How to Escape the Exit Tax
Americans are renouncing their citizenship in record numbers, in 2016 alone 5,411 Americans chose to give up their passport. It looks like 2017 will be about 6,800. Here’s how to escape the exit tax when you give up your US citizenship… or, at least, minimize it.
While it is safe to assume that some left the country for disagreements they had with Trump’s government, they’re not the majority. Americans rarely leave the US for political reasons. They talk a lot, but those who act cite taxes as the the primary reason they gave up their US citizenship.
More than 57 percent of Americans say that they pay too much in federal income taxes. America leads the world in high corporate tax rate, forcing many of its business entrepreneurs to open companies and obtain citizenships in different countries with a more relaxed corporate tax system. And the US imposes some of the highest personal income tax rates in the world.
And don’t expect this to change under Trump’s new tax proposal. Yes, corporate rates will go down to 20%. Personal rates will go down a bit, but US citizens abroad will still be taxed on their worldwide income!
If you’re thinking about giving up your citizenship, remember that the IRS won’t let you leave the without paying an Exit Tax.
Yes, you read that correctly. Some Americans who decide to renounce their American passport have to pay an Exit Tax. The Exit Tax is measured as if you sold all of your assets the day before you left the United States. Net capital gain is taxed instantly. This can be extremely costly for high-net worth individuals.
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Not Everyone who leaves the United States pays an Exit Tax
The first thing you need to do is see if you qualify. Only United States citizens and long term residents, such as green card holders, pay an Exit Tax. Meaning that, if you are working in the United States with any type of employment visa like an H-1B you don’t need to worry about the Exit Tax.
Also, if you hold another citizenship besides the United States by birth you don’t have to pay the Exit Tax. Purchasing a second passport doesn’t count!
Finally, children who expatriate before age 18 ½ are exent to paying the Exit Tax.
There needs to be a Reason
You can’t be forced to pay an Exit Tax just because you are a citizen or a long term resident, there needs to be an explanation for the action. You need to personally renounce your citizenship or have your citizenship taken away. Having your citizenship taken from you makes you an expatriate according to the exit tax rules. That is to say, you must actively renounce your US citizenship. You don’t lose it by being abroad or by taking a second passport.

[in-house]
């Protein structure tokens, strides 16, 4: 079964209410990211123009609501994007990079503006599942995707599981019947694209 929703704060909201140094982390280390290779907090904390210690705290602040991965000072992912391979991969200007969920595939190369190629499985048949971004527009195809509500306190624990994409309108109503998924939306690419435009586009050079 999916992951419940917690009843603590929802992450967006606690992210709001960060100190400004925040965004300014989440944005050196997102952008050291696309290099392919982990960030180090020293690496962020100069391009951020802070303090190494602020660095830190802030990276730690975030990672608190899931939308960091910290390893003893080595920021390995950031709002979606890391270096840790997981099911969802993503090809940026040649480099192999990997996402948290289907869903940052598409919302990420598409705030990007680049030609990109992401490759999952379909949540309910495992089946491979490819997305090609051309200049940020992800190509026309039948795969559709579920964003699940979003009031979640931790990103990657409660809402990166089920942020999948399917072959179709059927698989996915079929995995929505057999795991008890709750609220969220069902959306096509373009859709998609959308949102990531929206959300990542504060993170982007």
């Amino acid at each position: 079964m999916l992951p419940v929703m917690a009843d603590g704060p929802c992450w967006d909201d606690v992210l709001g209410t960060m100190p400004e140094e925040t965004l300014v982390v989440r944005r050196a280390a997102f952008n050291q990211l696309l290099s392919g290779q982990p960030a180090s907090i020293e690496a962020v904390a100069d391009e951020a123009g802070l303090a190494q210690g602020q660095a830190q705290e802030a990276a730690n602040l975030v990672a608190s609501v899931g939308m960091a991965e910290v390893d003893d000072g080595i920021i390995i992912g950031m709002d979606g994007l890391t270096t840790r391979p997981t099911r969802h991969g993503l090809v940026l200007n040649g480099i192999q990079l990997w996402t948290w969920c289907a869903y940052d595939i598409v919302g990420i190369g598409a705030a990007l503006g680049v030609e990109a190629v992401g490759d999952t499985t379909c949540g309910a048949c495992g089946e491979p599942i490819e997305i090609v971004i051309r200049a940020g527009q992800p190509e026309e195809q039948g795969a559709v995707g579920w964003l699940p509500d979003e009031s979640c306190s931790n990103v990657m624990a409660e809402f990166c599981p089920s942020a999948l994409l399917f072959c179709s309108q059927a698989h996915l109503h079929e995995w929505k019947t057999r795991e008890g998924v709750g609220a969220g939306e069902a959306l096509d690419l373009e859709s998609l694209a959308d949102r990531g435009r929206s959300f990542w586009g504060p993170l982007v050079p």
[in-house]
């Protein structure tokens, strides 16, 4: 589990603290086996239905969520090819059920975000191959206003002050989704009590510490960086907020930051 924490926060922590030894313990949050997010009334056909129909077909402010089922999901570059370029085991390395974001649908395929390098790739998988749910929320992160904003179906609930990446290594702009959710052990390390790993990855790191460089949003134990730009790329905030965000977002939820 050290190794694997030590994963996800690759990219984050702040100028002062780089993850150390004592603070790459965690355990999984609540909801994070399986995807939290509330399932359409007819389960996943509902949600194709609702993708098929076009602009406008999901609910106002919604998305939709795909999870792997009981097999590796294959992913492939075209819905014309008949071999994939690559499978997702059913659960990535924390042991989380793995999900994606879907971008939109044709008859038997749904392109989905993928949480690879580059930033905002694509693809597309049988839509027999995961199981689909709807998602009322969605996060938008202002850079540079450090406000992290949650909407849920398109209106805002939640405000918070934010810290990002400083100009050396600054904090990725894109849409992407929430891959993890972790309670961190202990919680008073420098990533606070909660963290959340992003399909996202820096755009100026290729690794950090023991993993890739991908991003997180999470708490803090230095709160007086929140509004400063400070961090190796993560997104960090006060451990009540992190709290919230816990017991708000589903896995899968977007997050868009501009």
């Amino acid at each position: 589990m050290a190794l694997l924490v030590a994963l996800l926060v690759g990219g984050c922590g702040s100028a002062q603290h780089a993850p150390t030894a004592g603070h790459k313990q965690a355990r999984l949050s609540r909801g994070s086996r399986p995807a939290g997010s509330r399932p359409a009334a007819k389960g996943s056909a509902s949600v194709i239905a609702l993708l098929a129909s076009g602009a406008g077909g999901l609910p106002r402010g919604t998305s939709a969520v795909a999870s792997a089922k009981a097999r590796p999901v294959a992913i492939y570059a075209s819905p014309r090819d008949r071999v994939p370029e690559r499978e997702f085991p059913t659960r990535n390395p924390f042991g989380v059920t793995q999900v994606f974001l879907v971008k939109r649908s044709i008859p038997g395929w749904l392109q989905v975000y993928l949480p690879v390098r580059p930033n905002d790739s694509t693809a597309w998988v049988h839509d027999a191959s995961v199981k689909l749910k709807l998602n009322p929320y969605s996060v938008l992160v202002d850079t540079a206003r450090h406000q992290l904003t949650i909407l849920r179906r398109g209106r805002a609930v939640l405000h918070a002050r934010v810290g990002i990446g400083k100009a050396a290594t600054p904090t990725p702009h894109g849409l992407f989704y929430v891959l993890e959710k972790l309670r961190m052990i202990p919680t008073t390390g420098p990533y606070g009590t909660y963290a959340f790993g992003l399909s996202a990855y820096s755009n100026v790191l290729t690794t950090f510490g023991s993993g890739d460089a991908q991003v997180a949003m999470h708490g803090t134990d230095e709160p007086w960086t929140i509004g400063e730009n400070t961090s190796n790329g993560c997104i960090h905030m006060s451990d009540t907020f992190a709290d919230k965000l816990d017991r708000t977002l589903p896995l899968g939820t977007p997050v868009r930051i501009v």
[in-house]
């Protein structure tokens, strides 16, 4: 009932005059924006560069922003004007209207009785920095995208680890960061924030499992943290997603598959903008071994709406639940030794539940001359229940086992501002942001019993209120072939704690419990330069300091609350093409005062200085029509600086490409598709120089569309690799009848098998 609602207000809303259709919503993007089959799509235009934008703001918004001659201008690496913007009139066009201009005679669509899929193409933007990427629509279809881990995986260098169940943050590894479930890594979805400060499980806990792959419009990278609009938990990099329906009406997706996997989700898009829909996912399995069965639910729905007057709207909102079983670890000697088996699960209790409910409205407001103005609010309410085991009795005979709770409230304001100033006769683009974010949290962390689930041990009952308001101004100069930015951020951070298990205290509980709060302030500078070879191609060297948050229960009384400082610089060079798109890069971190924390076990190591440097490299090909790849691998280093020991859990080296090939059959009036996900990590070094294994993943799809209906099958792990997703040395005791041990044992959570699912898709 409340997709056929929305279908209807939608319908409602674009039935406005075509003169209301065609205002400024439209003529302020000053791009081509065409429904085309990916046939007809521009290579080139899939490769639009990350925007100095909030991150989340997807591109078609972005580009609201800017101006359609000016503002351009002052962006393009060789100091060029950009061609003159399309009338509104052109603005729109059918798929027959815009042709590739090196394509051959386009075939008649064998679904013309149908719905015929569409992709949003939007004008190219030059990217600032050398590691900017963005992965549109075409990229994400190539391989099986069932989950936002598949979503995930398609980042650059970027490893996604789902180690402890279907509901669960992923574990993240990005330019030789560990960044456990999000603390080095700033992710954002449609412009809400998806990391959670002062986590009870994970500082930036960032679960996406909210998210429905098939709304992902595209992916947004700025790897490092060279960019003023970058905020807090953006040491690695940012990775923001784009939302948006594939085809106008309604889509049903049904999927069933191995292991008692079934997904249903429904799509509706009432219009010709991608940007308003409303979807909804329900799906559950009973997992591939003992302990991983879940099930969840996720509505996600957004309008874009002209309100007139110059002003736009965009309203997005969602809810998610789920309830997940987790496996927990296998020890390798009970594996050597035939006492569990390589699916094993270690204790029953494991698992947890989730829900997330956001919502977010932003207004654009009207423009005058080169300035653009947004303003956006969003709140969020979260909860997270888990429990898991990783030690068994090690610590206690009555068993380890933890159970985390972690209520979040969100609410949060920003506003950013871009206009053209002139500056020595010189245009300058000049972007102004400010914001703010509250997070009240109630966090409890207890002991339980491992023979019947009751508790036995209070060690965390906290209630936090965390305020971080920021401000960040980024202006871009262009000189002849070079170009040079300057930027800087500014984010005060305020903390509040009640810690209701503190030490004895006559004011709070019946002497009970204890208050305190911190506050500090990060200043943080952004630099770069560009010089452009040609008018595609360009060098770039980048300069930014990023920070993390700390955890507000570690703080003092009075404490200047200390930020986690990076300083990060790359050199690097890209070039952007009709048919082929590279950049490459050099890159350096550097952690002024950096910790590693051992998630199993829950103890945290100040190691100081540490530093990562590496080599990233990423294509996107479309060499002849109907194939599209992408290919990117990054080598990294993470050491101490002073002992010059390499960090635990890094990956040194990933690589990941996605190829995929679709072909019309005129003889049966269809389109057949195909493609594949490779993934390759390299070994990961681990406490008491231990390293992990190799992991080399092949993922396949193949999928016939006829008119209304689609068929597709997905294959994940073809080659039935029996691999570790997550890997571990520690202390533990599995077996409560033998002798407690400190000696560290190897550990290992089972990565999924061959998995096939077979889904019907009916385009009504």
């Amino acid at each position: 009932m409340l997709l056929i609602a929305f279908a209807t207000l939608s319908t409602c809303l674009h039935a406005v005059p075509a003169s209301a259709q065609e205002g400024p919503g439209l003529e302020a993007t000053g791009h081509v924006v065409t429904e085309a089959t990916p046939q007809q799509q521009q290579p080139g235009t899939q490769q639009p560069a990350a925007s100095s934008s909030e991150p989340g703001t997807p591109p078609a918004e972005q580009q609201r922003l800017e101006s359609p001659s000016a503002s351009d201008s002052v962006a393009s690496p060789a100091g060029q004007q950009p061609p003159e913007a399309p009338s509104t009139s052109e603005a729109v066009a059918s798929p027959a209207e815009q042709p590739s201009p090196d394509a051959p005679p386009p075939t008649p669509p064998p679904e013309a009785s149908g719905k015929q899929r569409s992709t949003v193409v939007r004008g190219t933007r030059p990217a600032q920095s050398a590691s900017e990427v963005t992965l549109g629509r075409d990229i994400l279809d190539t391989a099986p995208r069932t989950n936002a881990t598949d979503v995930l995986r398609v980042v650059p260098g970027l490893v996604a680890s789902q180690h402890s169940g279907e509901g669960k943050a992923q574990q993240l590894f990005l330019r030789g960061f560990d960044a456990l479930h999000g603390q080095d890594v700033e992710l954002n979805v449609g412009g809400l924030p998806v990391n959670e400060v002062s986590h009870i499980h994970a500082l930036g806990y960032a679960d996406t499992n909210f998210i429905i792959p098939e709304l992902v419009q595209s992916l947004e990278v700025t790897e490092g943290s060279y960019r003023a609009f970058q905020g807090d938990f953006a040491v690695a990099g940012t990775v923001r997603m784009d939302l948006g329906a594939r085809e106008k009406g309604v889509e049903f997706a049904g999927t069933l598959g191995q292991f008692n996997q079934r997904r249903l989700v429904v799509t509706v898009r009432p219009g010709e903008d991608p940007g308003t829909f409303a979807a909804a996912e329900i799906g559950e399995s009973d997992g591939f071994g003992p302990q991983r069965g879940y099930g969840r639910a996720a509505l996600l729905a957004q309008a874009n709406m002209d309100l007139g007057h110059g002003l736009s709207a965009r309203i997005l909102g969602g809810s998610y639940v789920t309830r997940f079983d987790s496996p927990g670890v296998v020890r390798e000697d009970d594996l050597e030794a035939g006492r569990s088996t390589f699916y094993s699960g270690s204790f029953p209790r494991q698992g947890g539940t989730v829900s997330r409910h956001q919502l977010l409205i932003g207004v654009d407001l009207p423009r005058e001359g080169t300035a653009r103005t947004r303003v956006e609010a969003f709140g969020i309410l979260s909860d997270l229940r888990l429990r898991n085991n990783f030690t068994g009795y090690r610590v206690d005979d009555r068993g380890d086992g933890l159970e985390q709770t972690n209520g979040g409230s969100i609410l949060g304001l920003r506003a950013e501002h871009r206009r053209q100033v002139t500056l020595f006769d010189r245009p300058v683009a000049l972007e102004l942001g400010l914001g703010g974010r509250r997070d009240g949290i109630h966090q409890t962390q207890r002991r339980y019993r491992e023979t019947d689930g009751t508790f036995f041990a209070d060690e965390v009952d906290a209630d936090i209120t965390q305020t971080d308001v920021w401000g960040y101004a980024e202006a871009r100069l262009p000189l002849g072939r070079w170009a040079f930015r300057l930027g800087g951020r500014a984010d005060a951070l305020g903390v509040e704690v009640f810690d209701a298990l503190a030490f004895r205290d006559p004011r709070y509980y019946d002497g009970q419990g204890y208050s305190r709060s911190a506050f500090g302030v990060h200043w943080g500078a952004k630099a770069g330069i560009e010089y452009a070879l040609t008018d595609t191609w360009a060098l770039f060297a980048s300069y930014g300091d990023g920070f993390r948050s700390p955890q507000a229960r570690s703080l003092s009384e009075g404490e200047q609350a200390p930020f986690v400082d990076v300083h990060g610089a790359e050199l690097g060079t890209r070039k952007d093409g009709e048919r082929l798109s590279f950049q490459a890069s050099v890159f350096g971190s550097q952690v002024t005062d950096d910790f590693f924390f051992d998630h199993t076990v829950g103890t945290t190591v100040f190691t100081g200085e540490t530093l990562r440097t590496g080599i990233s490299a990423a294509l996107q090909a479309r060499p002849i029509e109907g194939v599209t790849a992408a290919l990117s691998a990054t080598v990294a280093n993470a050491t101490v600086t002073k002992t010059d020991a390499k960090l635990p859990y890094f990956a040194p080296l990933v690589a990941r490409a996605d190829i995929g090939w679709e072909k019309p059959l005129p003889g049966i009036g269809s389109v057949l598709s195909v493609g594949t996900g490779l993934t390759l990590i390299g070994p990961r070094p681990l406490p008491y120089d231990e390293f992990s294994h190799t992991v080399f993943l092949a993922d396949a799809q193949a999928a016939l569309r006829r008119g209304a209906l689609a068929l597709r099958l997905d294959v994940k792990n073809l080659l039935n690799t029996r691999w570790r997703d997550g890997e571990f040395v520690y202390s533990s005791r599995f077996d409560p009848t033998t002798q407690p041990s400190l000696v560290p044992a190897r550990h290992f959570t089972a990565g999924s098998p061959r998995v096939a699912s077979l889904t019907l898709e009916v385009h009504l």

If you have a net worth of more than $2,000,000 you qualify for the Exit Tax.
f you as your spouse are worth more than $2,000,000, and all assets are in your name, a solution would be to gift some of those assets to your wife or partner. That way you could have $4,000,000 between the two of you and you wouldn’t have to pay the exit tax when you left the country together.
This changes when your wife is not a US Citizen. For 2017, there is an annual exclusion of $149,000 for gifts to noncitizen spouses.
Historic Tax Liability
No matter your net worth, you will pay the Exit Tax if you have an average net income tax liability for the five tax years before the year of expatriation $162,000, That’s the 2017 number and it increases with inflation each year.
If you can prove that your average doesn’t reach 4162,000 then you won’t have to pay the Exit Tax.
If you cannot certify five years of U.S. tax compliance, then you have to pay an Exit Tax. Fortunately, you can amend your prior tax returns (and other forms) and simultaneously also file a Form 8854 to expatriate.
That is to say, you can get into compliance and then file to give up your US citizenship.
Second Passport and Second Residency Programs
Before you give up your US citizenship, you must have a second passport in hand. You can’t renounce your US citizenship and become stateless.
There are two ways to get a second passport. You can buy one or you can earn it by being a resident of certain countries for 5 or 6 years.
For example, you can buy a passport from St. Lucia for about $125,000. St. Lucia is the best purchase program for 2018.
If you don’t have the cash, you can earn your passport over time. The lowest cost residency program for US citizens is Panama. Invest $20,000 in their reforestation visa program and get residency. Maintain that residency for 5 years and you can apply for citizenship.
If you want an EU passport, consider Portugal’s Golden Visa program. Deposit 1 million euros or buy a property for 500,000 euros and you’re in. Maintain that visa for about 6 years and you can apply for citizenship.
I hope you’ve found this article on the Exit Tax to be helpful. For more information, or for assistance with renouncing your citizenship and opening an offshore bank account in Panama or any other country, please contact us HERE.
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